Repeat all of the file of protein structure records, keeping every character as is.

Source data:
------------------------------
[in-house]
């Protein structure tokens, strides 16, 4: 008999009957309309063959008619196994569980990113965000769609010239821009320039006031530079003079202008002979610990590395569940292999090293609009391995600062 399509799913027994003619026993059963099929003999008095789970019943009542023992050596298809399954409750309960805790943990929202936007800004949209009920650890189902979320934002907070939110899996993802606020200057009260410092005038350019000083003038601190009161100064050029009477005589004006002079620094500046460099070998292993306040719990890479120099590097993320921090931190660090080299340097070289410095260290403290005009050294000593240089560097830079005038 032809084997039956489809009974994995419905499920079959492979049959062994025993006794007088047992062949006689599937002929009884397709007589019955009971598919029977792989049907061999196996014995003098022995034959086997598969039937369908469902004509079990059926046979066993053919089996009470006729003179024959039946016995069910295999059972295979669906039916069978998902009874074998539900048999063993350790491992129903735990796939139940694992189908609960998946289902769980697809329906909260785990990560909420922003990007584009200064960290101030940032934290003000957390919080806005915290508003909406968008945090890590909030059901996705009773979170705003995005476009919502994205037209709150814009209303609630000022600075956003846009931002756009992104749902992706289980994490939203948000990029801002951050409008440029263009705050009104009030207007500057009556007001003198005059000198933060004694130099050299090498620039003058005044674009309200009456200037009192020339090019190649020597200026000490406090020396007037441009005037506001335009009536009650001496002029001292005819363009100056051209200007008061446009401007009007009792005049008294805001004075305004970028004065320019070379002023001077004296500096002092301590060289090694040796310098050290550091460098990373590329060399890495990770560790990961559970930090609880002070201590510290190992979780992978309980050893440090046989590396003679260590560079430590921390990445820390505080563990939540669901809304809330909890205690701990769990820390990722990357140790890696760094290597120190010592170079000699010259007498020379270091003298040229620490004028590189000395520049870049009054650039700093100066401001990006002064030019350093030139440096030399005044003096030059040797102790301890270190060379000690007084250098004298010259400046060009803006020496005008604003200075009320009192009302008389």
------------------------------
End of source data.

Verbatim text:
[in-house]
């Protein structure tokens, strides 16, 4: 008999009957309309063959008619196994569980990113965000769609010239821009320039006031530079003079202008002979610990590395569940292999090293609009391995600062 399509799913027994003619026993059963099929003999008095789970019943009542023992050596298809399954409750309960805790943990929202936007800004949209009920650890189902979320934002907070939110899996993802606020200057009260410092005038350019000083003038601190009161100064050029009477005589004006002079620094500046460099070998292993306040719990890479120099590097993320921090931190660090080299340097070289410095260290403290005009050294000593240089560097830079005038 032809084997039956489809009974994995419905499920079959492979049959062994025993006794007088047992062949006689599937002929009884397709007589019955009971598919029977792989049907061999196996014995003098022995034959086997598969039937369908469902004509079990059926046979066993053919089996009470006729003179024959039946016995069910295999059972295979669906039916069978998902009874074998539900048999063993350790491992129903735990796939139940694992189908609960998946289902769980697809329906909260785990990560909420922003990007584009200064960290101030940032934290003000957390919080806005915290508003909406968008945090890590909030059901996705009773979170705003995005476009919502994205037209709150814009209303609630000022600075956003846009931002756009992104749902992706289980994490939203948000990029801002951050409008440029263009705050009104009030207007500057009556007001003198005059000198933060004694130099050299090498620039003058005044674009309200009456200037009192020339090019190649020597200026000490406090020396007037441009005037506001335009009536009650001496002029001292005819363009100056051209200007008061446009401007009007009792005049008294805001004075305004970028004065320019070379002023001077004296500096002092301590060289090694040796310098050290550091460098990373590329060399890495990770560790990961559970930090609880002070201590510290190992979780992978309980050893440090046989590396003679260590560079430590921390990445820390505080563990939540669901809304809330909890205690701990769990820390990722990357140790890696760094290597120190010592170079000699010259007498020379270091003298040229620490004028590189000395520049870049009054650039700093100066401001990006002064030019350093030139440096030399005044003096030059040797102790301890270190060379000690007084250098004298010259400046060009803006020496005008604003200075009320009192009302008389």